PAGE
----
Dell’s Ubuntu-powered laptop, created as part of its Project Sputnik, will be offered in the autumn as part of a wider open source drive at the company
Dell has announced the expansion of three open-source software and cloud computing initiatives: the formalisation of Project Sputnik resulting in a Dell product in the autumn, its Dell’s Emerging Solutions Ecosystem to include Pentaho and Datameer, and enhancements to Dell’s OpenStack-Powered Cloud Solution and the Dell Cloudera solution.
Dell officially launched Project Sputnik, which was initially designed as a six-month exploratory pilot to create an Ubuntu-based developer laptop. However, Dell is taking Project Sputnik from pilot to product this autumn.
At that time, the company plans to deliver an official developer laptop based on the Dell XPS 13 with Ubuntu 12.04LTS preloaded, available in select areas.
Made possible by an internal innovation fund, the system will offer developers a complete client-to-cloud solution. The included software will allow developers to create “microclouds” on their laptops, simulating a proper, at-scale environment, and then deploy that environment seamlessly to the cloud.
Dell announced the official launch of Project Sputnik and its product plans at the O’Reilly Open Source Convention (OSCON) 2012 in Portland, Oregon.
In an OSCON keynote, Mark Shuttleworth, founder of Canonical, maker of Ubuntu, said: “Dell is going to start preinstalling Ubuntu in the American market on developer notebooks as part of Project Sputnik.”
“Project Sputnik is a great example of the employee-driven innovation we built Dell’s incubation programme to enable,” said Nnamdi Orakwue, executive sponsor of the Dell incubation programme and executive assistant to Michael Dell, in a statement. “This project represents the first of many new ideas Dell employees will test with customers or partners through the programme, and we look forward to supporting Sputnik to be successful as it becomes a product this fall.”
“Since we announced project Sputnik a little over two months ago, we have continued to be amazed by the amount and quality of interest and input we have received,” said Barton George, Project Sputnik lead and director Dell’s web vertical marketing, in a statement. “By listening to developers, Dell can provide them with solutions and products to help make them more productive and allow for greater innovation.”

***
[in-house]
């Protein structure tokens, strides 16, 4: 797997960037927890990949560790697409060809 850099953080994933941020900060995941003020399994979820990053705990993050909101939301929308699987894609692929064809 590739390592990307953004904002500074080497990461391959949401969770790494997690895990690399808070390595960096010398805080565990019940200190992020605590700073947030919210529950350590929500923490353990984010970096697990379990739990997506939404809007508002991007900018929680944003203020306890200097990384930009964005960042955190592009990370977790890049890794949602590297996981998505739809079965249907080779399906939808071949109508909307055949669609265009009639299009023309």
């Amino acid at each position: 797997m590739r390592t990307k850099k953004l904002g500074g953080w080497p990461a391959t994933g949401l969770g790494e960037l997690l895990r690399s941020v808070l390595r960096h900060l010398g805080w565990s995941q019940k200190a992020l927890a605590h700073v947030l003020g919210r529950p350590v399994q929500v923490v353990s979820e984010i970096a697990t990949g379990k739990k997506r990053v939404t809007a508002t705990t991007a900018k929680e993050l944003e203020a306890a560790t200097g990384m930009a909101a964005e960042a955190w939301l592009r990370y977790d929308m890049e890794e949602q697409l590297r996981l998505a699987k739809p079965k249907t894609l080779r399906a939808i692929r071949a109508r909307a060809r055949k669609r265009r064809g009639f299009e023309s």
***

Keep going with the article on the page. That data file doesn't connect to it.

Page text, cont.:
“We realised there was a gap in the developer laptop market,” Joseph George, director of product strategy for Cloud Solutions at Dell, told eWEEK at OSCON. “The developer community is looking for a laptop that fits their needs. It’s a thin, light laptop that gives them everything they need.”
Meanwhile, as a new member of Dell’s Emerging Solutions Ecosystem, Datameer has completed Dell’s certification process. In a single application, Datameer enables business users, analysts and data scientists to integrate, analyse and visualise all of their data, regardless of its source, whether it’s big or small, structured or unstructured. Dell is offering Datameer in conjunction with its Apache Hadoop solutions.
Pentaho joined the Dell Emerging Solutions Ecosystem with its Business Analytics Solution, which couples data integration with business analytics to easily access, integrate, visualise, explore and mine business data. Pentaho leverages a graphical extract, transform and load (ETL) environment for creating and managing Hadoop MapReduce jobs and in the same integrated environment allows users to start exploring their structured and unstructured data.
“With our partner programmes, we can meet customers where they are,” said John Igoe, executive director, Dell open-source Cloud and Big Data Solutions, in a statement. “For those with in-house developer expertise or who need to enable business users to perform big data analytics, Emerging Solutions Ecosystem partners can help quickly fill gaps in their cloud or big data taxonomy. These cloud and big data solutions are key to the future of IT, so Dell is committed to bringing these and future technologies to enable customers to quickly and cost effectively stand up OpenStack cloud or Hadoop clusters.”
To help customers build cloud infrastructure, Dell’s OpenStack-Powered Cloud Solution is now available with additional server, networking and services options, and in additional regions, including the United Kingdom, Germany and China. Along with OpenStack Essex, customers can buy with Dell 12th generation PowerEdge servers, including the R720, R720XD or PowerEdge C servers; PowerConnect or Force10 switches; services from Dell, Canonical or Mirantis.
To quickly stand up a big data cluster, the Dell Cloudera Solution is now available with additional server, networking and services options, and in the United Kingdom, France, Germany and the Netherlands.
Along with CDH4, customers can buy this solution with Dell 12th generation PowerEdge servers, including the R720, R720XD or PowerEdge C servers; PowerConnect or Force10 switches; services from Dell and Canonical.
Dell SecureWorks recently leveraged this solution, which includes Cloudera’s distribution of Apache Hadoop running on optimised Dell PowerEdge C2100 servers, and delivered with joint service and support along with the Dell Crowbar software framework, a Dell-developed installer to speed and ease bare-metal deployments.
These combined resources helped SecureWorks accelerate the deployment of a robust Hadoop environment by more than six months, and helped to slash the organisation’s storage-per-gigabyte costs from $17 (£10) to 23 cents, Dell’s Joseph George said.
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